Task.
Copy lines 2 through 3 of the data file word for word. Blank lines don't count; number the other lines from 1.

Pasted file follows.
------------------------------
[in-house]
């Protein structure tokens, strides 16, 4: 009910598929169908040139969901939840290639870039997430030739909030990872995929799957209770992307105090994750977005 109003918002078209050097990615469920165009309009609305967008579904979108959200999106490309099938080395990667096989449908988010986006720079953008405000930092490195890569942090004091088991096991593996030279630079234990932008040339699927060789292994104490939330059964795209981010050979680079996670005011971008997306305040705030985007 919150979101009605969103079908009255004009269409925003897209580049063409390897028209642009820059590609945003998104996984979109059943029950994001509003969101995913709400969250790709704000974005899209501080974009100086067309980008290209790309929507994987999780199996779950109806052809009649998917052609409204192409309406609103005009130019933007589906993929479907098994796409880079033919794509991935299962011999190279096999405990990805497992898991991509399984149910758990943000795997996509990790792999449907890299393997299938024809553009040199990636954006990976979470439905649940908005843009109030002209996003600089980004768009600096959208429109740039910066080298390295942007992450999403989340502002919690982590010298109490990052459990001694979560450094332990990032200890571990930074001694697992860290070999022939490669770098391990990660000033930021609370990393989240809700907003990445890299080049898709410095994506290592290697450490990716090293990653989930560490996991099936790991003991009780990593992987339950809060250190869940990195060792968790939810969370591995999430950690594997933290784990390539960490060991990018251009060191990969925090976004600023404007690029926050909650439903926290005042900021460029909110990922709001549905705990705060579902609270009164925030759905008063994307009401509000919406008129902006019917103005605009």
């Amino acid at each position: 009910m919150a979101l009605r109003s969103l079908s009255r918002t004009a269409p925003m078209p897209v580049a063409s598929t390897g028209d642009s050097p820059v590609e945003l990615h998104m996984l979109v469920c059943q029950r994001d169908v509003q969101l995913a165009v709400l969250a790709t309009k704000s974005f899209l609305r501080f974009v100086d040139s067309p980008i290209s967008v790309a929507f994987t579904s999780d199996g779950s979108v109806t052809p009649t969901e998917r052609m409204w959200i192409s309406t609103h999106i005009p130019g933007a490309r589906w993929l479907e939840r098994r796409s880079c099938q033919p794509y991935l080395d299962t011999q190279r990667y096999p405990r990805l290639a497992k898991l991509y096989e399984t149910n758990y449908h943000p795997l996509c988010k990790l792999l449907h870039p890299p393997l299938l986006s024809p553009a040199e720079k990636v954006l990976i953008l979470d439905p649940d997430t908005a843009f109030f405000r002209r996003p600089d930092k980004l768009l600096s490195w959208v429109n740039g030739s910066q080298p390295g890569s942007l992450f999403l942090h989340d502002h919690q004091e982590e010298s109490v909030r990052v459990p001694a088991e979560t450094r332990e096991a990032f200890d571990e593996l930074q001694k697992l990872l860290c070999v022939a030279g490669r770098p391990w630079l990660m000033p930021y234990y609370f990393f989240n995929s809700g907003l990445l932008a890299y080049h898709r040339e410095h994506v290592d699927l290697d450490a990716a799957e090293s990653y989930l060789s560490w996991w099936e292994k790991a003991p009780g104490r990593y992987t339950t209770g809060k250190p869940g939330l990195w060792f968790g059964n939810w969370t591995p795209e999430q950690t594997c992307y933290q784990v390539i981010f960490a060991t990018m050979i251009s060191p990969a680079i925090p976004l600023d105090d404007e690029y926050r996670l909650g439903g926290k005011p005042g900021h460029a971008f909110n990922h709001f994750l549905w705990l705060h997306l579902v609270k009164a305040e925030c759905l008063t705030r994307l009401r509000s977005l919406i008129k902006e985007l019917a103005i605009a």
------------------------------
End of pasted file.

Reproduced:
């Protein structure tokens, strides 16, 4: 009910598929169908040139969901939840290639870039997430030739909030990872995929799957209770992307105090994750977005 109003918002078209050097990615469920165009309009609305967008579904979108959200999106490309099938080395990667096989449908988010986006720079953008405000930092490195890569942090004091088991096991593996030279630079234990932008040339699927060789292994104490939330059964795209981010050979680079996670005011971008997306305040705030985007 919150979101009605969103079908009255004009269409925003897209580049063409390897028209642009820059590609945003998104996984979109059943029950994001509003969101995913709400969250790709704000974005899209501080974009100086067309980008290209790309929507994987999780199996779950109806052809009649998917052609409204192409309406609103005009130019933007589906993929479907098994796409880079033919794509991935299962011999190279096999405990990805497992898991991509399984149910758990943000795997996509990790792999449907890299393997299938024809553009040199990636954006990976979470439905649940908005843009109030002209996003600089980004768009600096959208429109740039910066080298390295942007992450999403989340502002919690982590010298109490990052459990001694979560450094332990990032200890571990930074001694697992860290070999022939490669770098391990990660000033930021609370990393989240809700907003990445890299080049898709410095994506290592290697450490990716090293990653989930560490996991099936790991003991009780990593992987339950809060250190869940990195060792968790939810969370591995999430950690594997933290784990390539960490060991990018251009060191990969925090976004600023404007690029926050909650439903926290005042900021460029909110990922709001549905705990705060579902609270009164925030759905008063994307009401509000919406008129902006019917103005605009």
């Amino acid at each position: 009910m919150a979101l009605r109003s969103l079908s009255r918002t004009a269409p925003m078209p897209v580049a063409s598929t390897g028209d642009s050097p820059v590609e945003l990615h998104m996984l979109v469920c059943q029950r994001d169908v509003q969101l995913a165009v709400l969250a790709t309009k704000s974005f899209l609305r501080f974009v100086d040139s067309p980008i290209s967008v790309a929507f994987t579904s999780d199996g779950s979108v109806t052809p009649t969901e998917r052609m409204w959200i192409s309406t609103h999106i005009p130019g933007a490309r589906w993929l479907e939840r098994r796409s880079c099938q033919p794509y991935l080395d299962t011999q190279r990667y096999p405990r990805l290639a497992k898991l991509y096989e399984t149910n758990y449908h943000p795997l996509c988010k990790l792999l449907h870039p890299p393997l299938l986006s024809p553009a040199e720079k990636v954006l990976i953008l979470d439905p649940d997430t908005a843009f109030f405000r002209r996003p600089d930092k980004l768009l600096s490195w959208v429109n740039g030739s910066q080298p390295g890569s942007l992450f999403l942090h989340d502002h919690q004091e982590e010298s109490v909030r990052v459990p001694a088991e979560t450094r332990e096991a990032f200890d571990e593996l930074q001694k697992l990872l860290c070999v022939a030279g490669r770098p391990w630079l990660m000033p930021y234990y609370f990393f989240n995929s809700g907003l990445l932008a890299y080049h898709r040339e410095h994506v290592d699927l290697d450490a990716a799957e090293s990653y989930l060789s560490w996991w099936e292994k790991a003991p009780g104490r990593y992987t339950t209770g809060k250190p869940g939330l990195w060792f968790g059964n939810w969370t591995p795209e999430q950690t594997c992307y933290q784990v390539i981010f960490a060991t990018m050979i251009s060191p990969a680079i925090p976004l600023d105090d404007e690029y926050r996670l909650g439903g926290k005011p005042g900021h460029a971008f909110n990922h709001f994750l549905w705990l705060h997306l579902v609270k009164a305040e925030c759905l008063t705030r994307l009401r509000s977005l919406i008129k902006e985007l019917a103005i605009a």